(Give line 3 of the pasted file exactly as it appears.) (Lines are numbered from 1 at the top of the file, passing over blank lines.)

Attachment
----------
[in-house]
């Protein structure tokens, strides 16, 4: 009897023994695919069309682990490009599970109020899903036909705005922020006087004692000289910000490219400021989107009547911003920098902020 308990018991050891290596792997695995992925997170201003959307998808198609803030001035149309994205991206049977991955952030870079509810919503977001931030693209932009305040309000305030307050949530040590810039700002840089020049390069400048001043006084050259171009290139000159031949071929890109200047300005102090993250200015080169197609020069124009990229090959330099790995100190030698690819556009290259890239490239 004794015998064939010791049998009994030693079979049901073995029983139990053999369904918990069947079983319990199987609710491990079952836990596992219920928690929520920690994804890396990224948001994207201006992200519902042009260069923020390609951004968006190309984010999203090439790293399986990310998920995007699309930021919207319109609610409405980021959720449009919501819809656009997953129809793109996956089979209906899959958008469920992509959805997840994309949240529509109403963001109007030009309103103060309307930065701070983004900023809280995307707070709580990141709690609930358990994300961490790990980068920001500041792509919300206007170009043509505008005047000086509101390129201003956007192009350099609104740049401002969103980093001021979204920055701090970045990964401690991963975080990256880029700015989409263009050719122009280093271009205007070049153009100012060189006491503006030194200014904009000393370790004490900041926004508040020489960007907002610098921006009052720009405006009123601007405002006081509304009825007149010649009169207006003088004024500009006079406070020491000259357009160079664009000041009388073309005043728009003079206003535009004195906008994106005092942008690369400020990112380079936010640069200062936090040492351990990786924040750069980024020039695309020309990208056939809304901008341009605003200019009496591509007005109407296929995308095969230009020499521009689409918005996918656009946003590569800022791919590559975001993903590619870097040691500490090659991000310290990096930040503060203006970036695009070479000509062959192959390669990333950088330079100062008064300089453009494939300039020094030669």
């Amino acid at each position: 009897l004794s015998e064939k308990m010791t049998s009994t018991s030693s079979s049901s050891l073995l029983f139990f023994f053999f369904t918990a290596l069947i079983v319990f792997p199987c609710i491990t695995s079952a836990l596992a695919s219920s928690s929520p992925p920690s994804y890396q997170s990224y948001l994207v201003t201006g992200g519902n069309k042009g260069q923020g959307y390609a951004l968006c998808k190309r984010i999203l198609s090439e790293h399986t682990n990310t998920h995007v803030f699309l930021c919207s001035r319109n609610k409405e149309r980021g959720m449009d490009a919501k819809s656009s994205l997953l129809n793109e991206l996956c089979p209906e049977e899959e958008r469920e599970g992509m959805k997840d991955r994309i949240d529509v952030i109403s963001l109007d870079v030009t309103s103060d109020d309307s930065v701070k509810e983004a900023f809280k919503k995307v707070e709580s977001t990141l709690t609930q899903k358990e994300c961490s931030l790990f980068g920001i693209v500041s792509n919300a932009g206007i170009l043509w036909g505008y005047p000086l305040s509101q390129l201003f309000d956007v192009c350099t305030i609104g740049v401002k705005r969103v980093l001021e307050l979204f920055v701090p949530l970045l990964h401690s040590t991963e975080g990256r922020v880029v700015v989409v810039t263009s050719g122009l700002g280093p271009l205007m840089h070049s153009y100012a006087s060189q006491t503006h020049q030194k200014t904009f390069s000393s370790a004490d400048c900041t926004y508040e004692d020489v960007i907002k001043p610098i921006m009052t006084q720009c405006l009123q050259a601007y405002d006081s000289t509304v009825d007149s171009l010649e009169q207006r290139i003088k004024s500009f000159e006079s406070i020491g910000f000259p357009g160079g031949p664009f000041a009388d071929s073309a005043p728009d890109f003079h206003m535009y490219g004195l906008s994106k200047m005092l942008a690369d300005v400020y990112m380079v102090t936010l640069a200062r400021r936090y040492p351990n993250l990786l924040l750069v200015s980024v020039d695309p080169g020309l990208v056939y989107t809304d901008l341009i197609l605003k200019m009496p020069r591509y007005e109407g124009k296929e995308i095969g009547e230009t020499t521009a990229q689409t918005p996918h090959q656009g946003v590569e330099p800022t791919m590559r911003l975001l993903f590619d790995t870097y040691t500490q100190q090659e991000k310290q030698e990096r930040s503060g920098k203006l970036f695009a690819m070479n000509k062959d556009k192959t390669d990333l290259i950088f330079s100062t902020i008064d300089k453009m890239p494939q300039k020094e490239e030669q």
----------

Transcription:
């Amino acid at each position: 009897l004794s015998e064939k308990m010791t049998s009994t018991s030693s079979s049901s050891l073995l029983f139990f023994f053999f369904t918990a290596l069947i079983v319990f792997p199987c609710i491990t695995s079952a836990l596992a695919s219920s928690s929520p992925p920690s994804y890396q997170s990224y948001l994207v201003t201006g992200g519902n069309k042009g260069q923020g959307y390609a951004l968006c998808k190309r984010i999203l198609s090439e790293h399986t682990n990310t998920h995007v803030f699309l930021c919207s001035r319109n609610k409405e149309r980021g959720m449009d490009a919501k819809s656009s994205l997953l129809n793109e991206l996956c089979p209906e049977e899959e958008r469920e599970g992509m959805k997840d991955r994309i949240d529509v952030i109403s963001l109007d870079v030009t309103s103060d109020d309307s930065v701070k509810e983004a900023f809280k919503k995307v707070e709580s977001t990141l709690t609930q899903k358990e994300c961490s931030l790990f980068g920001i693209v500041s792509n919300a932009g206007i170009l043509w036909g505008y005047p000086l305040s509101q390129l201003f309000d956007v192009c350099t305030i609104g740049v401002k705005r969103v980093l001021e307050l979204f920055v701090p949530l970045l990964h401690s040590t991963e975080g990256r922020v880029v700015v989409v810039t263009s050719g122009l700002g280093p271009l205007m840089h070049s153009y100012a006087s060189q006491t503006h020049q030194k200014t904009f390069s000393s370790a004490d400048c900041t926004y508040e004692d020489v960007i907002k001043p610098i921006m009052t006084q720009c405006l009123q050259a601007y405002d006081s000289t509304v009825d007149s171009l010649e009169q207006r290139i003088k004024s500009f000159e006079s406070i020491g910000f000259p357009g160079g031949p664009f000041a009388d071929s073309a005043p728009d890109f003079h206003m535009y490219g004195l906008s994106k200047m005092l942008a690369d300005v400020y990112m380079v102090t936010l640069a200062r400021r936090y040492p351990n993250l990786l924040l750069v200015s980024v020039d695309p080169g020309l990208v056939y989107t809304d901008l341009i197609l605003k200019m009496p020069r591509y007005e109407g124009k296929e995308i095969g009547e230009t020499t521009a990229q689409t918005p996918h090959q656009g946003v590569e330099p800022t791919m590559r911003l975001l993903f590619d790995t870097y040691t500490q100190q090659e991000k310290q030698e990096r930040s503060g920098k203006l970036f695009a690819m070479n000509k062959d556009k192959t390669d990333l290259i950088f330079s100062t902020i008064d300089k453009m890239p494939q300039k020094e490239e030669q």